Friday, May 20, 2016

Two Impossibilities from William Brittain

Editor Mike Ashley characterized William (Bill) Brittain, while he was alive, as . . .

   ". . . one of those authors who has consistently produced clever crime stories for the magazines for the last forty years and yet has had none collected in book form. That in itself is a mystery. He has written a long-running series featuring Leonard Strang, also a high-school teacher, who unravels unusual problems and whose adventures are long overdue for book publication." — Mike Ashley, The Mammoth Book of Locked Room Mysteries and Impossible Crimes (2000)

. . . a statement that is still true today.

Mike Grost elaborates:

   "Brittain's best stories generate considerable intellectual excitement as the sleuth reveals their solution. It is very interesting to any true mystery fan to see a whole hidden pattern come to light out of a surface story. The fact that the solutions are often rich in detail adds to their excitement.

   "Brittain's best stories are true mysteries, with puzzle plots and solutions. He and his technique are much weaker on suspense plots, or tales that reveal most of the facts about the crook and his schemes early in the tale. Such tales are strictly among the minor works in his output.

   "William Brittain is clearly an intuitionist writer. His techniques are those of the intuitionist school: ingenious mysteries solved by pure thinking, often by an amateur, genius detective. Brittain's works are full of references to earlier detective writers, and these are typically of the intuitionist tradition: Doyle, Christie, Carr, Queen, Rex Stout. Several of Brittain's best works can be seen as armchair detective stories, where the sleuth solves the problem immediately after the facts are presented to him, without any further on scene investigation or sleuthing. This too is in the intuitionist tradition. Brittain often shows little interest in investigative technique, moving right from the puzzle to the solution. The fact that his works are compact short stories probably encouraged this approach. But it most deeply reflects his intuitionist emphasis on pure thinking." — Michael Grost, "William Brittain," A Guide to Classic Mystery and Detection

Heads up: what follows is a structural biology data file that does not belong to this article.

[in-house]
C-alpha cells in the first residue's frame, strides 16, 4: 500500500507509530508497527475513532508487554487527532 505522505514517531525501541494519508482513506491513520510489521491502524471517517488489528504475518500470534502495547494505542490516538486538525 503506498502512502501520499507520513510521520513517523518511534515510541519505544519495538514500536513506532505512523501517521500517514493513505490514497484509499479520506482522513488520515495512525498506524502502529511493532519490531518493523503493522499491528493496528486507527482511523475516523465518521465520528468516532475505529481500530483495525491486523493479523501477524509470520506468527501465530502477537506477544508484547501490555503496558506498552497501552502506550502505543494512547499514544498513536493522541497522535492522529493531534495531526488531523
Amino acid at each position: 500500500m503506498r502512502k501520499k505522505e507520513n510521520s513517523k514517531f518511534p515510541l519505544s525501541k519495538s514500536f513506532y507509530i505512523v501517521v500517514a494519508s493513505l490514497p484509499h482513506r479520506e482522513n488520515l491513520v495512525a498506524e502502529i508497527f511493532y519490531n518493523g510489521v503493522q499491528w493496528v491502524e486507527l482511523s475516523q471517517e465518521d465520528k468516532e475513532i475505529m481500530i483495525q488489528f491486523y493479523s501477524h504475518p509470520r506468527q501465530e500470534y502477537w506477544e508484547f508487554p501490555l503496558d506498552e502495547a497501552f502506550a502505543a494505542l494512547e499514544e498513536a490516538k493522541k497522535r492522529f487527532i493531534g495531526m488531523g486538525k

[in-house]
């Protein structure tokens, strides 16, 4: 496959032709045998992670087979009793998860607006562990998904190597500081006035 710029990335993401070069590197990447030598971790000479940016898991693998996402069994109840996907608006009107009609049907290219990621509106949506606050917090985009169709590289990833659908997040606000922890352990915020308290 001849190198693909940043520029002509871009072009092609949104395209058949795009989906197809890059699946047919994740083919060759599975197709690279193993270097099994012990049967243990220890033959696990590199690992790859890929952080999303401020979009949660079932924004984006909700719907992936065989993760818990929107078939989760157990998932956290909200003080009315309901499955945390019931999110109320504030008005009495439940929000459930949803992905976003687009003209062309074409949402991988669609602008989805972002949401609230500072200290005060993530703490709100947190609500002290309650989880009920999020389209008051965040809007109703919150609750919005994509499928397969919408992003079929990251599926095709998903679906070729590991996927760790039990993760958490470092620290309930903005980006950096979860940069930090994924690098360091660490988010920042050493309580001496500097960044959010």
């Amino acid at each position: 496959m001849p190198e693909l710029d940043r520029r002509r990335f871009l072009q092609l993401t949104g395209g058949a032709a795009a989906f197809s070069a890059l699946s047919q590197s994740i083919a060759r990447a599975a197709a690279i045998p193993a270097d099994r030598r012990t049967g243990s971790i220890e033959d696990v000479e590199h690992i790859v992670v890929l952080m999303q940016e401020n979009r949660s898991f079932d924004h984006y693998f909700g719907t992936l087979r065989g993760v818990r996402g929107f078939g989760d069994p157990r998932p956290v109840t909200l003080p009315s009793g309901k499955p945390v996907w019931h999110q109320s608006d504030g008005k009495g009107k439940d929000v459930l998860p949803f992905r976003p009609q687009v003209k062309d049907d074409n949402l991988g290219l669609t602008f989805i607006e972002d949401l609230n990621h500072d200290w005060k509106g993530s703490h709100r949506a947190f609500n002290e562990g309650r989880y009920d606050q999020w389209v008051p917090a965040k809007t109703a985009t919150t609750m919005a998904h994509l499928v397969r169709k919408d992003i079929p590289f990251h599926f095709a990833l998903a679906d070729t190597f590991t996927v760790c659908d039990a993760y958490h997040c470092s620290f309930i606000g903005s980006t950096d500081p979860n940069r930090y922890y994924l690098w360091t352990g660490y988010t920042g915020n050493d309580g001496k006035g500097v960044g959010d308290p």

The first story below might not have Mr. Strang, but it is a very clever impossible crime tale with a most unusual amateur detective; whereas the second story highlights our perspica-cious pedagogue's ingenuity at its best.

"The Impossible Footprint."
By William Brittain (1930-2011).
First appearance: AHMM, November 1974.
Short story (17 pages).
Online at The Luminist Archives HERE (go to text page 75).
"An’ that’s the way it wuz, ez they say on the tellyvision."
In this murder mystery, the game is not afoot; the game is a foot.

Main characters:
~ Matt Kehoe, a cop on holiday:
   "I understood [says Joshua Red Wing] ye wuz one o’ them detective chaps like oi’ve read about in the penny-dreadful magazines. Oi thought ye’d be used to a bit uv hardship, what with runnin’ down alleys an’ climbin’ fire escapes like I see on the tellyvision. It’s a sad disappointment to discover yer as soft as the rest uv the hunters from the city. Next oi’ll be findin’ out ye can’t shoot worth a damn, neither."
~ Joshua Red Wing, a woodsman's guide who, says Matt, sounds "like an Irish Geronimo":
   "Joshua turned to Kehoe, a look of intense interest on his face. 'Do that, Mr. Kehoe,' he said. 'Talk to me about how the police ignore clues that’s right in front of their noses'."
~ Tip Spearing, the victim's son:
   "Tip Spearing was in his mid-twenties, at the peak of his manhood, but judging from the ghastly expression on his face, he had looked into the deepest pit of hell itself."